WASHINGTON -- President Clinton's draft health care reform plan proposes to create a new class of tax-exempt borrowers -- hundreds of health care alliances that states would form to collect medical insurance premiums from the people and businesses in their regions.
The alliances would be authorized to issue tax-exempt debt for short-term cash flow needs. The plan also calls on states to set up guaranty funds that could issue tax-exempt bonds to pay doctors and hospitals if a health plan became insolvent.
Overall, the plan gives the states major new financial responsibilities to set up and administer universal health care networks and to start long-term institutional and community care programs. In return, the plan promises to save the states some money by taming their top budget problem -- spiralling Medicaid costs.
According to a Sept. 6 draft plan of the White House's health care working group, as reprinted by Commerce Clearing House Inc., the states would organize health alliances either as state agencies or as non-profit corporations, which are exempt from federal taxation under section 501 (c)(3) of the tax code.
The state-organized alliances would enrol all of the consumers and businesses within a designated region, except large businesses with more than 5,000 employees that choose to organize their own health purchasing alliances.
Because the health care coverage provided through the alliances would be near-universal, administration officials estimate that more than two-thirds of the nation's $1 trillion of annual spending on health care would be funneled through the new tax-exempt organizations.
The draft plan says the entities would be given "the power to borrow to cover short-term cash flow shortages created by mismatching of required payments to "health care providers] and receipts of premium payments and subsidies."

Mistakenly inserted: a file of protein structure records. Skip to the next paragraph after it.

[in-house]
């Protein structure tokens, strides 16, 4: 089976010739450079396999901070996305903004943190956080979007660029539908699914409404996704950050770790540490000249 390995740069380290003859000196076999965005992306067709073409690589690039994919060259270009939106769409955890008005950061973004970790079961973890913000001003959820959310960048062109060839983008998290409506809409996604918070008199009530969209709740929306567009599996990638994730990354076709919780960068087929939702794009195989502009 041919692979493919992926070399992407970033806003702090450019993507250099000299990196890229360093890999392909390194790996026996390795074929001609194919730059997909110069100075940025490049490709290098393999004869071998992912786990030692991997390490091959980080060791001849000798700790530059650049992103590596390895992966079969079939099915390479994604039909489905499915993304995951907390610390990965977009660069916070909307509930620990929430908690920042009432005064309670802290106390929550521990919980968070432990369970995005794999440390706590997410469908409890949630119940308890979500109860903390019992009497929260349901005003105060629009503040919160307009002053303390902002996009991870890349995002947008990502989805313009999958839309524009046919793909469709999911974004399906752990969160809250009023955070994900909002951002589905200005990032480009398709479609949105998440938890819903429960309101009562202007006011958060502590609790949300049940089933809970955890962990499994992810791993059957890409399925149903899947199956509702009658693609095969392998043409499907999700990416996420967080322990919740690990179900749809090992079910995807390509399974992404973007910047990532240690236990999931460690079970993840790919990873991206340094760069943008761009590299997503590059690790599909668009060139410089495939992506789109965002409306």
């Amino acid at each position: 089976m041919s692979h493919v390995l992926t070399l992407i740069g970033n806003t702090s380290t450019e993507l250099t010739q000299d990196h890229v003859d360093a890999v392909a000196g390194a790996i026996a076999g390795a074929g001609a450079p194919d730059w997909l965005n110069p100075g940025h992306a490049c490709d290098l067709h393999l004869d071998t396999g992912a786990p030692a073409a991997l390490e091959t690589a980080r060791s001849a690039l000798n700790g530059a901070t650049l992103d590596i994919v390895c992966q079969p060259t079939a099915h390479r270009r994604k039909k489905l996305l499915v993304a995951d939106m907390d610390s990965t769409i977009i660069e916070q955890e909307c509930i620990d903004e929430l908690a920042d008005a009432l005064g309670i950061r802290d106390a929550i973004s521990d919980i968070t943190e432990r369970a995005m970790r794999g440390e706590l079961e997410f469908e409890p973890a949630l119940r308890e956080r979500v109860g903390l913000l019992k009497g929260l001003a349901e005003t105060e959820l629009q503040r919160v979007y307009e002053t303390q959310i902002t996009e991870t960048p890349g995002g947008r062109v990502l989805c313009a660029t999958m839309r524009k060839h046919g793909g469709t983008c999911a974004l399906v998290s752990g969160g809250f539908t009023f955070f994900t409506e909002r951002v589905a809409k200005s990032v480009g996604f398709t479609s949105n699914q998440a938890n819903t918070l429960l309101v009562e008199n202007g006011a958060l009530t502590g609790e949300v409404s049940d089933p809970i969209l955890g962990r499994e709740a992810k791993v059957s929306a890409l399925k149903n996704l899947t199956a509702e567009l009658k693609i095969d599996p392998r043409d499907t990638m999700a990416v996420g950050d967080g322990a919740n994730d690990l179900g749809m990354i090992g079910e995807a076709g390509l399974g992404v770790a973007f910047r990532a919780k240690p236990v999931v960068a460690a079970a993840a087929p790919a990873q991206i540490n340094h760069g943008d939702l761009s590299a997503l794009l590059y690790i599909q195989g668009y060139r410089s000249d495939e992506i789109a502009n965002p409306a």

The volume of short-term borrowings by alliances designated as. state agencies generally would not be limited under federal tax law. But if an alliance is designated a 501(c)(3) organization, its borrowing volume would be limited, bond lawyers and federal officials said. Under the tax law, all such organizations except hospitals are restricted from having more than $150 million of tax-exempt bonds outstanding at any one time.
But Leslie Samuel's, Treasury's assistant secretary for tax policy, testified before a House subcommittee in June that the Clinton administration "would not be opposed" to a legislative repeal of that cap. they pointed out.
In addition, Treasury Secretary Lloyd Bentsen, the former chairman of the Senate Finance Committee, and Sen. Daniel P. Moynihan, D-N.Y., the current chairman, have supported liberalizing the cap.
The alliances' cash flow financings also would have to meet new arbitrage rules that were published in June, lawyers said, but the rules should not be an obstacle to such financings as long as they are short-term and the proceeds are spent quickly. Under the new rules, cash flow financings that are not outstanding for more than two years are exempted from certain arbitrage restrictions.